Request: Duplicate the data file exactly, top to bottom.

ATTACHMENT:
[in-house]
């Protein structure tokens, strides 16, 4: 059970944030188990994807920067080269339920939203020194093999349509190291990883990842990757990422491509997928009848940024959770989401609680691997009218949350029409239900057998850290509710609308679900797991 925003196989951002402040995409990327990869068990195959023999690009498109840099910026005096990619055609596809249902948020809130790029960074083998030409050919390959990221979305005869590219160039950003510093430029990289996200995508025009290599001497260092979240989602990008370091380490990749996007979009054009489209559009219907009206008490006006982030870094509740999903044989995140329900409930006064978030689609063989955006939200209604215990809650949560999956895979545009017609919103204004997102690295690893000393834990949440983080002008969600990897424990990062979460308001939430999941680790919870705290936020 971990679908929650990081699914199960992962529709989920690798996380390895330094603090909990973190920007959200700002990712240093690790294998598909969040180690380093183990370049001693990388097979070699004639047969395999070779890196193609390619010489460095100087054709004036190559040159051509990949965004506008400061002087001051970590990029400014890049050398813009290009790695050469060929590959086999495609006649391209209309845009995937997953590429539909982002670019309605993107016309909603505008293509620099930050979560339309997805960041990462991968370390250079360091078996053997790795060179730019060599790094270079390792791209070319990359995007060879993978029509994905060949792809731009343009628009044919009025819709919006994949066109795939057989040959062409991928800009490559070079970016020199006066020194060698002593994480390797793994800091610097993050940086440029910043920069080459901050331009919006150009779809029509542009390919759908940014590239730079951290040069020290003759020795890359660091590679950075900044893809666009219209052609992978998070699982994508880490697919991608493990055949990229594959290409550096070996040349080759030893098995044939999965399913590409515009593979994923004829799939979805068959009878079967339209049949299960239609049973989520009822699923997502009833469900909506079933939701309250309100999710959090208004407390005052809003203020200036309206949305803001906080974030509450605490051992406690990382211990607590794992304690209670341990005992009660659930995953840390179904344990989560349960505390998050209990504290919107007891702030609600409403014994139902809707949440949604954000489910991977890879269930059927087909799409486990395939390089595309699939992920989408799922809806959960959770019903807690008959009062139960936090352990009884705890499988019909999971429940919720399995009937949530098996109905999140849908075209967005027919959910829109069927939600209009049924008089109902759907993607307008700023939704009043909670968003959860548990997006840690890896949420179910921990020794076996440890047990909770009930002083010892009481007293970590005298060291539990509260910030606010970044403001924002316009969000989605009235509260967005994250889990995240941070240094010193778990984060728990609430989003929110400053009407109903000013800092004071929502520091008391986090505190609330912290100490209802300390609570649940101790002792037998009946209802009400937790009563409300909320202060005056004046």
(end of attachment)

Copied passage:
[in-house]
């Protein structure tokens, strides 16, 4: 059970944030188990994807920067080269339920939203020194093999349509190291990883990842990757990422491509997928009848940024959770989401609680691997009218949350029409239900057998850290509710609308679900797991 925003196989951002402040995409990327990869068990195959023999690009498109840099910026005096990619055609596809249902948020809130790029960074083998030409050919390959990221979305005869590219160039950003510093430029990289996200995508025009290599001497260092979240989602990008370091380490990749996007979009054009489209559009219907009206008490006006982030870094509740999903044989995140329900409930006064978030689609063989955006939200209604215990809650949560999956895979545009017609919103204004997102690295690893000393834990949440983080002008969600990897424990990062979460308001939430999941680790919870705290936020 971990679908929650990081699914199960992962529709989920690798996380390895330094603090909990973190920007959200700002990712240093690790294998598909969040180690380093183990370049001693990388097979070699004639047969395999070779890196193609390619010489460095100087054709004036190559040159051509990949965004506008400061002087001051970590990029400014890049050398813009290009790695050469060929590959086999495609006649391209209309845009995937997953590429539909982002670019309605993107016309909603505008293509620099930050979560339309997805960041990462991968370390250079360091078996053997790795060179730019060599790094270079390792791209070319990359995007060879993978029509994905060949792809731009343009628009044919009025819709919006994949066109795939057989040959062409991928800009490559070079970016020199006066020194060698002593994480390797793994800091610097993050940086440029910043920069080459901050331009919006150009779809029509542009390919759908940014590239730079951290040069020290003759020795890359660091590679950075900044893809666009219209052609992978998070699982994508880490697919991608493990055949990229594959290409550096070996040349080759030893098995044939999965399913590409515009593979994923004829799939979805068959009878079967339209049949299960239609049973989520009822699923997502009833469900909506079933939701309250309100999710959090208004407390005052809003203020200036309206949305803001906080974030509450605490051992406690990382211990607590794992304690209670341990005992009660659930995953840390179904344990989560349960505390998050209990504290919107007891702030609600409403014994139902809707949440949604954000489910991977890879269930059927087909799409486990395939390089595309699939992920989408799922809806959960959770019903807690008959009062139960936090352990009884705890499988019909999971429940919720399995009937949530098996109905999140849908075209967005027919959910829109069927939600209009049924008089109902759907993607307008700023939704009043909670968003959860548990997006840690890896949420179910921990020794076996440890047990909770009930002083010892009481007293970590005298060291539990509260910030606010970044403001924002316009969000989605009235509260967005994250889990995240941070240094010193778990984060728990609430989003929110400053009407109903000013800092004071929502520091008391986090505190609330912290100490209802300390609570649940101790002792037998009946209802009400937790009563409300909320202060005056004046």